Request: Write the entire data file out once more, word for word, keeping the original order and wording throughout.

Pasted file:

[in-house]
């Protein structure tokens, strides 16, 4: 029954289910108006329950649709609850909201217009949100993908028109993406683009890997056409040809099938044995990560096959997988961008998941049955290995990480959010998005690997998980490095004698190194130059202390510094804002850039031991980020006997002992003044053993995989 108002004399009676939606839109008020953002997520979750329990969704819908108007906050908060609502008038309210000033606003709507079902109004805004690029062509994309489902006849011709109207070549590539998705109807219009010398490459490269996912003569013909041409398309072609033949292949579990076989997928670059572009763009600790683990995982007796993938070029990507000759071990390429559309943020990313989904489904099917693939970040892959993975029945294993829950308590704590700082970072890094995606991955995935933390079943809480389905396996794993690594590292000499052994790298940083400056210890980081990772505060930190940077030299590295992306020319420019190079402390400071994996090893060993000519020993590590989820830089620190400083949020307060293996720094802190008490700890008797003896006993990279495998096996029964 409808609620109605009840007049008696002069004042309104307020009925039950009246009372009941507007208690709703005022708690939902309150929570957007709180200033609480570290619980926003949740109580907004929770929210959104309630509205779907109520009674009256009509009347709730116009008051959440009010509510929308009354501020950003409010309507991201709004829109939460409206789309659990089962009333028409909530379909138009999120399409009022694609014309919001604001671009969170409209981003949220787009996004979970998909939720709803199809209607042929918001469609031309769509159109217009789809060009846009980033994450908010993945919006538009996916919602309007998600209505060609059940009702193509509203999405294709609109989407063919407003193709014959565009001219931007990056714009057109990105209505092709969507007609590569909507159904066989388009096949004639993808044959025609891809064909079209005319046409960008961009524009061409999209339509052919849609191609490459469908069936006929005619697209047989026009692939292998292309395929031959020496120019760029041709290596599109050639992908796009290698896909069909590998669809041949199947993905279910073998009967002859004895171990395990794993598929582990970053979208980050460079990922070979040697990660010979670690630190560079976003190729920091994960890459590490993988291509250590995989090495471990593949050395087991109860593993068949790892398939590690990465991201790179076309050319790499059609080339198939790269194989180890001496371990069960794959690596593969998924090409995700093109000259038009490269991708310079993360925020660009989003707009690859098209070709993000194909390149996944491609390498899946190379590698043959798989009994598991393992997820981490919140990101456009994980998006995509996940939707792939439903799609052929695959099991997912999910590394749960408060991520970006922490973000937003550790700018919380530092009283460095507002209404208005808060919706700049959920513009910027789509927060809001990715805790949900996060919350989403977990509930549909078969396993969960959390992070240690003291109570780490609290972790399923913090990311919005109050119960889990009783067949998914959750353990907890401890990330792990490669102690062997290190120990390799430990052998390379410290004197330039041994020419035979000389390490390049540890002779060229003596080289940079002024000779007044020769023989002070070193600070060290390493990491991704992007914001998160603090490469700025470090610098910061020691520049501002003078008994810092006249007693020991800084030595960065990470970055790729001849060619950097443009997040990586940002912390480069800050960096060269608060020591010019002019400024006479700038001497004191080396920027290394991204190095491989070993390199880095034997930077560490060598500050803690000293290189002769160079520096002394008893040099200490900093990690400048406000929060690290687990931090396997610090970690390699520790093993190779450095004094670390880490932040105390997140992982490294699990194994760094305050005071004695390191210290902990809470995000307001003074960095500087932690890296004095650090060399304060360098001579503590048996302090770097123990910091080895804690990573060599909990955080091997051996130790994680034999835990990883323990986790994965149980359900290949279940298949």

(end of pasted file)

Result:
[in-house]
């Protein structure tokens, strides 16, 4: 029954289910108006329950649709609850909201217009949100993908028109993406683009890997056409040809099938044995990560096959997988961008998941049955290995990480959010998005690997998980490095004698190194130059202390510094804002850039031991980020006997002992003044053993995989 108002004399009676939606839109008020953002997520979750329990969704819908108007906050908060609502008038309210000033606003709507079902109004805004690029062509994309489902006849011709109207070549590539998705109807219009010398490459490269996912003569013909041409398309072609033949292949579990076989997928670059572009763009600790683990995982007796993938070029990507000759071990390429559309943020990313989904489904099917693939970040892959993975029945294993829950308590704590700082970072890094995606991955995935933390079943809480389905396996794993690594590292000499052994790298940083400056210890980081990772505060930190940077030299590295992306020319420019190079402390400071994996090893060993000519020993590590989820830089620190400083949020307060293996720094802190008490700890008797003896006993990279495998096996029964 409808609620109605009840007049008696002069004042309104307020009925039950009246009372009941507007208690709703005022708690939902309150929570957007709180200033609480570290619980926003949740109580907004929770929210959104309630509205779907109520009674009256009509009347709730116009008051959440009010509510929308009354501020950003409010309507991201709004829109939460409206789309659990089962009333028409909530379909138009999120399409009022694609014309919001604001671009969170409209981003949220787009996004979970998909939720709803199809209607042929918001469609031309769509159109217009789809060009846009980033994450908010993945919006538009996916919602309007998600209505060609059940009702193509509203999405294709609109989407063919407003193709014959565009001219931007990056714009057109990105209505092709969507007609590569909507159904066989388009096949004639993808044959025609891809064909079209005319046409960008961009524009061409999209339509052919849609191609490459469908069936006929005619697209047989026009692939292998292309395929031959020496120019760029041709290596599109050639992908796009290698896909069909590998669809041949199947993905279910073998009967002859004895171990395990794993598929582990970053979208980050460079990922070979040697990660010979670690630190560079976003190729920091994960890459590490993988291509250590995989090495471990593949050395087991109860593993068949790892398939590690990465991201790179076309050319790499059609080339198939790269194989180890001496371990069960794959690596593969998924090409995700093109000259038009490269991708310079993360925020660009989003707009690859098209070709993000194909390149996944491609390498899946190379590698043959798989009994598991393992997820981490919140990101456009994980998006995509996940939707792939439903799609052929695959099991997912999910590394749960408060991520970006922490973000937003550790700018919380530092009283460095507002209404208005808060919706700049959920513009910027789509927060809001990715805790949900996060919350989403977990509930549909078969396993969960959390992070240690003291109570780490609290972790399923913090990311919005109050119960889990009783067949998914959750353990907890401890990330792990490669102690062997290190120990390799430990052998390379410290004197330039041994020419035979000389390490390049540890002779060229003596080289940079002024000779007044020769023989002070070193600070060290390493990491991704992007914001998160603090490469700025470090610098910061020691520049501002003078008994810092006249007693020991800084030595960065990470970055790729001849060619950097443009997040990586940002912390480069800050960096060269608060020591010019002019400024006479700038001497004191080396920027290394991204190095491989070993390199880095034997930077560490060598500050803690000293290189002769160079520096002394008893040099200490900093990690400048406000929060690290687990931090396997610090970690390699520790093993190779450095004094670390880490932040105390997140992982490294699990194994760094305050005071004695390191210290902990809470995000307001003074960095500087932690890296004095650090060399304060360098001579503590048996302090770097123990910091080895804690990573060599909990955080091997051996130790994680034999835990990883323990986790994965149980359900290949279940298949």